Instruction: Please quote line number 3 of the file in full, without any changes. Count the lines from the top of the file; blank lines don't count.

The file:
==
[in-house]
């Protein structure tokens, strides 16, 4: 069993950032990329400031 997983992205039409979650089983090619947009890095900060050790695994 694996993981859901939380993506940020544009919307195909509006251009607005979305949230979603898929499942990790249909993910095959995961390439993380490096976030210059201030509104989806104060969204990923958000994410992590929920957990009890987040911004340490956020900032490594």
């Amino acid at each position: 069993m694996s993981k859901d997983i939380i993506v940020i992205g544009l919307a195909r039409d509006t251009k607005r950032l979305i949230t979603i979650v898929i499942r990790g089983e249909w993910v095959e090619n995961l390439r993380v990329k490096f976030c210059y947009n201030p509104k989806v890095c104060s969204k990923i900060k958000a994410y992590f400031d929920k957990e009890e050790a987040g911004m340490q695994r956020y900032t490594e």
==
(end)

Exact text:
């Amino acid at each position: 069993m694996s993981k859901d997983i939380i993506v940020i992205g544009l919307a195909r039409d509006t251009k607005r950032l979305i949230t979603i979650v898929i499942r990790g089983e249909w993910v095959e090619n995961l390439r993380v990329k490096f976030c210059y947009n201030p509104k989806v890095c104060s969204k990923i900060k958000a994410y992590f400031d929920k957990e009890e050790a987040g911004m340490q695994r956020y900032t490594e």